There were lots of ways to approach my take on Ben-Hur.  I could have dwelt on the fact that it won 11 Academy Awards and was the all-time king of the big winners for nearly four decades, until Titanic, and later The Lord of the Rings: The Return of the King joined the club.  I could have posited why it was the Biblical epic, Ben-Hur, that won a Best Picture Oscar and be largely forgotten outside the chariot race while The Ten Commandments could become an Easter staple without being able to manage even a Best Picture nomination.  Or I could have gone ahead and really broke down the movie and talked about how, after the chariot race and vengeance has been achieved for Ben-Hur, the film loses it’s way, dramatically, and tries to foist a Biblical parable on us – Ben-Hur somehow stumbles on the crucifixion of Christ – in order to get to the end of the film.  Maybe, just maybe, we could talk about whether Charlton Heston is the worst Best Actor ever, or if the title should go to Broderick Crawford or Ray Milland – incidentally, my vote would be with Milland who, even his director thought, wasn’t good enough. Continue reading

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The Best Picture Project – Cavalcade (1933)

 Cavalcade (1933)

Directed by Frank Lloyd

Based on the play by Noel Coward

It’s kind of a cliché when people say things like, “They just don’t make ‘em like they used to,” as if somehow in the good-old days everything was better. Unfortunately, in the good-old present we know that most things in the past were kind of crap and bad for you: lead paint, chemical run-off in rivers and groundwater, asbestos in schools. This is never more true that with the Best Picture winner of 1933, Cavalcade, because honestly, if this movie is a good example of what the Academy thought a Best Picture winner ought to be – and now, after seeing three of the first six, I’d say it is – then I’m only too happy they don’t make ‘em like they used to. Continue reading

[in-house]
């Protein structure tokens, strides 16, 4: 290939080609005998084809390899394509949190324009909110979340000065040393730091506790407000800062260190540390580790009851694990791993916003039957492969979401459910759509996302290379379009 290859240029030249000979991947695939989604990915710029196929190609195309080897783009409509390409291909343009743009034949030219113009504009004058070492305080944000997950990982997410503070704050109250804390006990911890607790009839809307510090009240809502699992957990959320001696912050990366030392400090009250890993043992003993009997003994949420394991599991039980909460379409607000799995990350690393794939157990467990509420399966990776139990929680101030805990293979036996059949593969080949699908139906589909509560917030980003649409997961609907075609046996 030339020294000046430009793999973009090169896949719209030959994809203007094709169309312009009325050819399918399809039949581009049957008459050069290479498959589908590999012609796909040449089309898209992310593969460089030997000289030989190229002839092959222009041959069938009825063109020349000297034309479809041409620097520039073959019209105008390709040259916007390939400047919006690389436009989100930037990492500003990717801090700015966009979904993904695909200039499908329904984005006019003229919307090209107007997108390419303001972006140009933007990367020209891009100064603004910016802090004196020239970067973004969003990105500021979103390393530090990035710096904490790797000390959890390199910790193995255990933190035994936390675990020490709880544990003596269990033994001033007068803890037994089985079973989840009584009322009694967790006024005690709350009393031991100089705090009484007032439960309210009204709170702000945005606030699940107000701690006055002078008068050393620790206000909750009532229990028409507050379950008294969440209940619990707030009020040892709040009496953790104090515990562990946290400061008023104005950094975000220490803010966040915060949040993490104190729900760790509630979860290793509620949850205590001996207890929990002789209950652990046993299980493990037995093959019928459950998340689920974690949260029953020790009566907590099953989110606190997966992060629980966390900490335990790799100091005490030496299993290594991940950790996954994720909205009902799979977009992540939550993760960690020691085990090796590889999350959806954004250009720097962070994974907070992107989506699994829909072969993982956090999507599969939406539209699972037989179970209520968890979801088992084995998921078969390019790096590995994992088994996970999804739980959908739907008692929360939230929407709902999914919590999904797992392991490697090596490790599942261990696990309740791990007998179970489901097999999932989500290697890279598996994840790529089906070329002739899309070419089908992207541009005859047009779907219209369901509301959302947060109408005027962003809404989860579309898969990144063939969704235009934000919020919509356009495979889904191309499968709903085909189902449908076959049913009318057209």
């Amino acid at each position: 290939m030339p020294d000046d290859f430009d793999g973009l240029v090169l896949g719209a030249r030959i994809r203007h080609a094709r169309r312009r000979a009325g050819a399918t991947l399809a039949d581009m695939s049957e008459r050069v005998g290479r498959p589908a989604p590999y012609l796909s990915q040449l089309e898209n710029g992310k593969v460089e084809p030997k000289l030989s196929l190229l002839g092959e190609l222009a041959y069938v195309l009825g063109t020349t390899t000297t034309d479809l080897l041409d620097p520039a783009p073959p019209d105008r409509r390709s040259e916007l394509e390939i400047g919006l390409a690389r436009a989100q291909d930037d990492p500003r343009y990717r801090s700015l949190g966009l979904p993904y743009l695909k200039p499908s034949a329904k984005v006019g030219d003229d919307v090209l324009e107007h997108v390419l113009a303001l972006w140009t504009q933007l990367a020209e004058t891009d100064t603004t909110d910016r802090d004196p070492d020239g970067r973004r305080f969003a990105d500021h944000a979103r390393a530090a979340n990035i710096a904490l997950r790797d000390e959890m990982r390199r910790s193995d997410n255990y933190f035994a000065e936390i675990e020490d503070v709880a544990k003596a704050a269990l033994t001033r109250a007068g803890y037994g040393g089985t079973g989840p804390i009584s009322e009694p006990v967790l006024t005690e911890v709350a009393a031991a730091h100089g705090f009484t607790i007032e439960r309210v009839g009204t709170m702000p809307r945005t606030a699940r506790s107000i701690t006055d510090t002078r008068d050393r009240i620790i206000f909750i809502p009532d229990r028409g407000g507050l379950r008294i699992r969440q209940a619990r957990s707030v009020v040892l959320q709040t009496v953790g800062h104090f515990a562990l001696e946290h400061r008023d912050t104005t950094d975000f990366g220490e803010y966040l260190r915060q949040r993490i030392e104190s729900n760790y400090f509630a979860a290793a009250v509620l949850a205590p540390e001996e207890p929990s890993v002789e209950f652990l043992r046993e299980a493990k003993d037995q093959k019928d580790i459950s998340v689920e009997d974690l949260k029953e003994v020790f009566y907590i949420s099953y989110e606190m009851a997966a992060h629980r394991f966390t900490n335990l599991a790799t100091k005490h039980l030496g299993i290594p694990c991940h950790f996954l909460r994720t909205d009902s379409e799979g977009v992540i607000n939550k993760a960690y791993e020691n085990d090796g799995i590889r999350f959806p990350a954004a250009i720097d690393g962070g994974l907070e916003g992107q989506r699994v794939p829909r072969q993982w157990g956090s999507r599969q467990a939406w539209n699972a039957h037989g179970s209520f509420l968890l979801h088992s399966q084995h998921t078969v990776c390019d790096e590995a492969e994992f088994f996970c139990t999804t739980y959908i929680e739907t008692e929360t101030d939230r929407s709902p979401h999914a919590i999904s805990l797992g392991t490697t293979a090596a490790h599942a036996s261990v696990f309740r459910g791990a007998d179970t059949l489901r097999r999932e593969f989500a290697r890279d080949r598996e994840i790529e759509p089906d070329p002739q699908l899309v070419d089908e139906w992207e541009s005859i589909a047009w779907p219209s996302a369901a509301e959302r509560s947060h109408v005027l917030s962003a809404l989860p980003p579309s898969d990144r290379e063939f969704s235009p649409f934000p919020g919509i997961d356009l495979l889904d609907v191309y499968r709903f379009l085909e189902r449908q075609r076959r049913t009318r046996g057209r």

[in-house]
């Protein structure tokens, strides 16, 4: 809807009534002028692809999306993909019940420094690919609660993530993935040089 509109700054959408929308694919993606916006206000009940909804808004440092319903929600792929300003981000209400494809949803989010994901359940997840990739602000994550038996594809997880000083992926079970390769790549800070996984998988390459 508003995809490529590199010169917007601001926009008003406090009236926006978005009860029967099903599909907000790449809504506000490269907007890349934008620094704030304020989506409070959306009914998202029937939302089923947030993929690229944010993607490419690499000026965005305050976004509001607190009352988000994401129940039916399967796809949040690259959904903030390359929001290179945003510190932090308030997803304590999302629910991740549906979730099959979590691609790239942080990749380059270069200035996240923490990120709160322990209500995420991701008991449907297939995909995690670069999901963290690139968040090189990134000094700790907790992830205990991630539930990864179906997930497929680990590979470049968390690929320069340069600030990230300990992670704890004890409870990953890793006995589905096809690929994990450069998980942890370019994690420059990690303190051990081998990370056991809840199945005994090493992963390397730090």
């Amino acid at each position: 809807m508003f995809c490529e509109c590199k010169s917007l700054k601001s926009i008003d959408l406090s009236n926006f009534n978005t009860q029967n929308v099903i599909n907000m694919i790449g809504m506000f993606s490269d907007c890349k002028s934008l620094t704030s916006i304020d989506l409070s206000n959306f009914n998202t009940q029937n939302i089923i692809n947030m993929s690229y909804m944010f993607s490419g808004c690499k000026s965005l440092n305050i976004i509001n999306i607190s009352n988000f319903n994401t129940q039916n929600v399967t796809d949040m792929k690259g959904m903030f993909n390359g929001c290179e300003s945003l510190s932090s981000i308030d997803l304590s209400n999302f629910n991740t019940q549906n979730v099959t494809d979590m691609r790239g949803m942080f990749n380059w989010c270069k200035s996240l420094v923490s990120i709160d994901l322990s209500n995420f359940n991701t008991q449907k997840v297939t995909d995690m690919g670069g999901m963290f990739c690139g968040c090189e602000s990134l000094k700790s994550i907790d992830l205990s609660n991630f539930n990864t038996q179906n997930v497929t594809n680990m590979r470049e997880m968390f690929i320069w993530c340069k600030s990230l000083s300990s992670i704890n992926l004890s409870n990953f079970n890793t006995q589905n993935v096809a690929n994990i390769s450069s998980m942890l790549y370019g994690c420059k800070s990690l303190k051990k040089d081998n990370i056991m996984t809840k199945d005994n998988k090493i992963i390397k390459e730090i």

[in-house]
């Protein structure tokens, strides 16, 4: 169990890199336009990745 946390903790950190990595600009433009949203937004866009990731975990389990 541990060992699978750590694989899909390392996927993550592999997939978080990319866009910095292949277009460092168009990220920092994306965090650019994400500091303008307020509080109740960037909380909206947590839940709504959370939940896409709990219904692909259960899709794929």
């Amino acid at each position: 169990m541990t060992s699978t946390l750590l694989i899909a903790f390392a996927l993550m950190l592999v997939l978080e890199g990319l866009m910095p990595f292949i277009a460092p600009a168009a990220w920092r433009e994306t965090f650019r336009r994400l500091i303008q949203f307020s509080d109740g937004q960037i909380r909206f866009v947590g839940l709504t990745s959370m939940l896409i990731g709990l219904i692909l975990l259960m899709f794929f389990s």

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The Best Picture Project – It Happened One Night (1934)

It Happened One Night (1934)

Directed by Frank Capra

Screenplay by Robert Riskin

Starring Clark Gable and Claudette Colbert

In the history of the Oscars, three movies have won the big five awards of Picture, Director, Actress, Actor and a Screenplay Award: It Happened One Night, One Flew Over The Cuckoo’s Nest and Silence of the Lambs. It’s the rarest of the rare achievement, occurring only 3 times in 82 years – so rare that there’s only been four other times when a films leads won in both Best Actor and Actress category. Because it doesn’t occur every year, or even every decade, you’d be tempted to think that surely the sweep each film put on was the result of some sort of dominance on it’s part, that these three films were the only time that Hollywood got it absolutely right and marched home with the trophy. At tempting as that is to think, it’s not the case, as all three were really the product of circumstances, benefitting in some way or another from just dumb luck to do what it did. Continue reading